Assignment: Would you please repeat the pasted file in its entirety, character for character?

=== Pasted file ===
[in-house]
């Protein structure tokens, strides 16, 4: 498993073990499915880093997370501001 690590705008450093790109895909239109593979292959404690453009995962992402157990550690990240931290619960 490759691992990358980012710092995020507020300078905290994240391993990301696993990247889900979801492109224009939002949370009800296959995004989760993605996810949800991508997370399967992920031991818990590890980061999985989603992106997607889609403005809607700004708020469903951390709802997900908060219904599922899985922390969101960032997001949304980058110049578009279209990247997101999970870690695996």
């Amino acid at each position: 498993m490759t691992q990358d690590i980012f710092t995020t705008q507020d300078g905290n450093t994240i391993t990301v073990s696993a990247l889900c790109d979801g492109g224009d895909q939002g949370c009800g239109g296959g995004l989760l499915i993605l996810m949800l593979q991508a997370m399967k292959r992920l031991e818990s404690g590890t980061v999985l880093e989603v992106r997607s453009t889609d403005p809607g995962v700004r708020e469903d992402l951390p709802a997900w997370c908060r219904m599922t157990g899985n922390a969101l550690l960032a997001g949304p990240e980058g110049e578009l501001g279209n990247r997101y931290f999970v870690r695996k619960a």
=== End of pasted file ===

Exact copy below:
[in-house]
């Protein structure tokens, strides 16, 4: 498993073990499915880093997370501001 690590705008450093790109895909239109593979292959404690453009995962992402157990550690990240931290619960 490759691992990358980012710092995020507020300078905290994240391993990301696993990247889900979801492109224009939002949370009800296959995004989760993605996810949800991508997370399967992920031991818990590890980061999985989603992106997607889609403005809607700004708020469903951390709802997900908060219904599922899985922390969101960032997001949304980058110049578009279209990247997101999970870690695996």
């Amino acid at each position: 498993m490759t691992q990358d690590i980012f710092t995020t705008q507020d300078g905290n450093t994240i391993t990301v073990s696993a990247l889900c790109d979801g492109g224009d895909q939002g949370c009800g239109g296959g995004l989760l499915i993605l996810m949800l593979q991508a997370m399967k292959r992920l031991e818990s404690g590890t980061v999985l880093e989603v992106r997607s453009t889609d403005p809607g995962v700004r708020e469903d992402l951390p709802a997900w997370c908060r219904m599922t157990g899985n922390a969101l550690l960032a997001g949304p990240e980058g110049e578009l501001g279209n990247r997101y931290f999970v870690r695996k619960a």